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In financial restructurings, the US has an important asset. Its bankruptcy code allows companies a degree of protection and leverage in reorganisations not available in other countries. US lawyers, in turn, are positioned to win mandates for complex restructurings from companies that operate largely out of their jurisdiction.

Each year, the finance section of this report carries a heavy representation of innovative legal work on US bankruptcy cases. Lawyers often play a highly strategic and unusually central role, steering companies through the complex process.

This year, lawyers are recognised for extending the application of US bankruptcy laws to businesses further afield and to cities at home on a larger scale than ever before. Working without precedent has required particularly creative and persuasive approaches.

When Bahraini investment bank Arcapita found itself in financial distress, it explored out-of-court restructuring options as well as the possibility of a UK administration proceeding. None provided the solution the bank needed, so it turned to Gibson Dunn lawyers.

In just a few days, it developed a strategy to file for Chapter 11 bankruptcy protection in the US, alongside a Cayman Islands proceeding.

Arcapita is the first Gulf bank and the first sharia-compliant institution to confirm a Chapter 11 plan of reorganisation. Gibson Dunn lawyers were the strategists and consensus builders, steering the company through unprecedented legal, Islamic finance and communications complexities.

Part of the lawyers’ role was to educate creditor groups and other stakeholders about the feasibility and strength of a US filing. It involved a roadshow through the Middle East. “I don’t think others appreciated the power of the US Chapter 11 process,” says Michael Rosenthal, partner at Gibson Dunn.

The bank succeeded in winning approval for its plan and emerged from bankruptcy protection. Its success shows the US bankruptcy code can handle Islamic finance, but Mr Rosenthal says the deal has broader significance.

“It has ramifications for restructurings of all Middle Eastern companies with international connections, not just Islamic investment banks. If they can’t restructure out of court, it means they have Chapter 11 as an alternative,” he says.

“And more broadly, if you are a company with investments in a number of regions, it means Chapter 11 is there in your toolbox. Whether you file or only threaten to file, it gives you strong leverage.”

Jones Day advised the city of Detroit in the largest-ever municipal bankruptcy filing. The bankruptcy of one of the most populous US cities tested the limits of Chapter 9, the section of the bankruptcy code that applies to municipalities. “Virtually everything in the case was unprecedented,” says David Heiman, a partner at Jones Day, the lead restructuring counsel to the city. “We frequently found we would have to take a legal position, and it was difficult to pull in support because there was no precedent. In this case, we demonstrated that the bankruptcy laws enable cities in need to discount the recoveries for all the creditors.”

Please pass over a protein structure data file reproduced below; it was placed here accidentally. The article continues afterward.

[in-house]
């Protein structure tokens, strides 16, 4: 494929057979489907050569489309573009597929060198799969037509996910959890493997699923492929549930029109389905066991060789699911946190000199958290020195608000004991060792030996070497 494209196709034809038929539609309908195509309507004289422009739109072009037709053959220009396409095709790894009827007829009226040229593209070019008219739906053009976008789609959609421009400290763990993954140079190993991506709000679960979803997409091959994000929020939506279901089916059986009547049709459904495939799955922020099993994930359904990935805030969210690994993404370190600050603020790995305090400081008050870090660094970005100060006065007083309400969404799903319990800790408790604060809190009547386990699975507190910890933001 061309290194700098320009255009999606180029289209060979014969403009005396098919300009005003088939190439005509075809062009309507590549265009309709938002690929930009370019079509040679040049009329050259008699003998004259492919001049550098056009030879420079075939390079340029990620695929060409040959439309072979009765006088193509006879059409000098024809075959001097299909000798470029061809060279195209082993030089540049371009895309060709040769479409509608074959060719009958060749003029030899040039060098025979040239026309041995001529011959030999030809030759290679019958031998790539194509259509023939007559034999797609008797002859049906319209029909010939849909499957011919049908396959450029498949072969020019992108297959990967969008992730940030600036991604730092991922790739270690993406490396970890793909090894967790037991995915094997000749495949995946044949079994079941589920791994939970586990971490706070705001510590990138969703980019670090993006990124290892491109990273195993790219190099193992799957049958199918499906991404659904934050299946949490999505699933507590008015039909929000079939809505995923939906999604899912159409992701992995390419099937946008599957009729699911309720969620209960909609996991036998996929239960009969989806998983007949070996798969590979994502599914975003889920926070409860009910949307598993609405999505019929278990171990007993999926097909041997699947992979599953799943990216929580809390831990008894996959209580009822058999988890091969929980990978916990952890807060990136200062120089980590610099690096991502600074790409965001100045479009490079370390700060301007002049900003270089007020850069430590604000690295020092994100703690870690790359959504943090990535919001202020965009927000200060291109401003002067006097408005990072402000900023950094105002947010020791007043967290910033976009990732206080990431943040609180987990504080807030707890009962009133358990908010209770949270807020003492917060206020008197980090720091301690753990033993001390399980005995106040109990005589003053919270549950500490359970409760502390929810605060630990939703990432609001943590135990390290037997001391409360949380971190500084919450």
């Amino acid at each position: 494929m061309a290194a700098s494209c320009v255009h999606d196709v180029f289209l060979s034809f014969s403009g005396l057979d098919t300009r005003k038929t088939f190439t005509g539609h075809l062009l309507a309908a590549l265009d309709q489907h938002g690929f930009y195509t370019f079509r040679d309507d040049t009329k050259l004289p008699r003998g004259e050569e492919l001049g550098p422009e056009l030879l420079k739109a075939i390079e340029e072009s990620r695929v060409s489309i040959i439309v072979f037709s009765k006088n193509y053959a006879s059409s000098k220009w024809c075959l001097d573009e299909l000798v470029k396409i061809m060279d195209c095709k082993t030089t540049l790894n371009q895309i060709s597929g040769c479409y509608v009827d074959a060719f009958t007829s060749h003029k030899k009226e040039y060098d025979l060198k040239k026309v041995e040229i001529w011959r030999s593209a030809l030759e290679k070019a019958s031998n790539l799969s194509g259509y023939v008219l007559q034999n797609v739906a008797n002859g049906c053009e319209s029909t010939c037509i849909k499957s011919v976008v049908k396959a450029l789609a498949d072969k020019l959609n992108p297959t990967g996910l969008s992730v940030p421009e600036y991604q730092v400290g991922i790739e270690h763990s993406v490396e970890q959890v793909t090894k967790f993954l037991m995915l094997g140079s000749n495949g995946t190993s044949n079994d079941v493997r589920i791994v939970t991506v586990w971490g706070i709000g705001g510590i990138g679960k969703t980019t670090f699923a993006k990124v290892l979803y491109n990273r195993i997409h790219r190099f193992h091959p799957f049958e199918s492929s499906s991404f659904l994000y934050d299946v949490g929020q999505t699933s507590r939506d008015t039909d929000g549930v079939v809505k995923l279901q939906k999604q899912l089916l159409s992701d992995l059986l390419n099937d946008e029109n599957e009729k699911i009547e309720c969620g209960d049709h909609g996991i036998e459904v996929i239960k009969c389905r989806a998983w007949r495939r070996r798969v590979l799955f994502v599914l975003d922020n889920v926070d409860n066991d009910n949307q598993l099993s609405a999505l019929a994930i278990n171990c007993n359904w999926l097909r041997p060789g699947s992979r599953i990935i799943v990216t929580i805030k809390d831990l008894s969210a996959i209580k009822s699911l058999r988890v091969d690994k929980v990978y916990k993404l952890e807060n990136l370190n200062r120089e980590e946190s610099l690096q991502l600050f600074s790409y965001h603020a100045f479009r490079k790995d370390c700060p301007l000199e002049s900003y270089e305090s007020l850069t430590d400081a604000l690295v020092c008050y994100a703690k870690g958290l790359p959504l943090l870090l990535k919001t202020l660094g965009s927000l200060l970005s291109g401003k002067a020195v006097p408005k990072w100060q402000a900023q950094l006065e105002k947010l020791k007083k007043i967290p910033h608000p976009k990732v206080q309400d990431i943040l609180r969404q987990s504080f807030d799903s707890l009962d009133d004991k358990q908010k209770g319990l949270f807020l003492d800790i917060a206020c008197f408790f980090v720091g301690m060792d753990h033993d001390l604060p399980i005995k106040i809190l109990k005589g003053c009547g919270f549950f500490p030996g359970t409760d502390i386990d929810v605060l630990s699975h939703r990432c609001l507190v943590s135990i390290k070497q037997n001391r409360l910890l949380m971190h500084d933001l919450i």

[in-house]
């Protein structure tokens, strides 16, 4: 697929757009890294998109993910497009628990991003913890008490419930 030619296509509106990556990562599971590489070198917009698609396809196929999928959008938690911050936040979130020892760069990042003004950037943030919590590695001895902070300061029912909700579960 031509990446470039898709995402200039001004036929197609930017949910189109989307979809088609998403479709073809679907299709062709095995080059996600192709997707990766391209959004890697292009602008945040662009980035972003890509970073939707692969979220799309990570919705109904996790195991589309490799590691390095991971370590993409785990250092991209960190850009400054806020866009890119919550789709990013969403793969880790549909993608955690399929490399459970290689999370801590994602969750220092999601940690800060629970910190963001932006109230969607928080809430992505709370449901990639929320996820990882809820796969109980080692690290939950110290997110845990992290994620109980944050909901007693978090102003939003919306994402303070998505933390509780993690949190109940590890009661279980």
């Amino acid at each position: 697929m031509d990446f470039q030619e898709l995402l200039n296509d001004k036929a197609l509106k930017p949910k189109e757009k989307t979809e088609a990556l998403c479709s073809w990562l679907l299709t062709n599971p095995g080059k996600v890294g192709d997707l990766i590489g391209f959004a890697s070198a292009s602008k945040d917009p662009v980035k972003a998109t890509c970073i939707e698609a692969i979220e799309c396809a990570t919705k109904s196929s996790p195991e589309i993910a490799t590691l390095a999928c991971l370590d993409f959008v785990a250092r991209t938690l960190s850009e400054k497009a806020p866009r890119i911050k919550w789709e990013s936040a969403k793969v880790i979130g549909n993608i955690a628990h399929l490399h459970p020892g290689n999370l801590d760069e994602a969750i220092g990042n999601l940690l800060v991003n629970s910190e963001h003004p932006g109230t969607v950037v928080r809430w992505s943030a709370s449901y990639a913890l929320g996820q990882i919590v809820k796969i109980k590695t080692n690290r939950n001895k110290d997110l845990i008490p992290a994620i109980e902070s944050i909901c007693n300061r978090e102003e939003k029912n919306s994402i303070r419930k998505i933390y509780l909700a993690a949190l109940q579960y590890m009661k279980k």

The plan, confirmed on November 7, reduces the city’s estimated $18bn debt burden by approximately $7bn. Central to its success was Judge Steven Rhodes’ decision to appoint a mediator to negotiate deals with various creditor groups, and the so-called “grand bargain”.

This saw the state, non-profit organisations and supporters of the Detroit Institute of Arts agree to purchase the Institute’s valuable art collection to keep it intact, while helping to fund pensions liabilities. “What was different from other large bankruptcy cases is there was little precedent, so we just had to be more creative. However, the real excitement and privilege of working on this case is its impact on the people of Detroit.” says Mr Heiman.


The bankruptcy of Detroit tested the limits of Chapter 9, the section of the code that applies to municipalities. Virtually everything was unprecedented

There are two other important drivers of innovation this year. The first is the wave of new financial regulation and its impact upon global banks. Linklaters advised Citi and Banco Santander on the launch of Trade MAPS, the first multibank securitisation of trade finance assets. It serves as a model for global banks that will need to move low-margin assets – including trade finance assets – from their balance sheets to comply with Basel III regulations or capital targets, as they are implemented over the course of the decade.

Stuart Litwin, a partner at Mayer Brown, advised Morgan Stanley as underwriter on the transaction.

He says: “I believe trade finance will eventually be the single biggest asset class in securitisation. We estimate that there are currently $4tn to $5tn of these assets on the books of the global banks.”

Changing energy needs and opportunities in North America have driven much of the creative project financing structures and innovation in the finance section of the report, comprising more than a quarter of submissions, many for large-scale oil and gas projects.

In renewable energy, businesses such as Mars are pursuing unusual investments to support sustainability goals. Rather than focusing solely on its own energy consumption, the food manufacturer has partnered with Sumitomo to develop a green energy plant that will allow it to generate and trade renewable energy credits.

Thomas Trimble, partner at Akin Gump, advised Mars on the financing structure and expects it to prompt other manufacturers to create their own green power projects.

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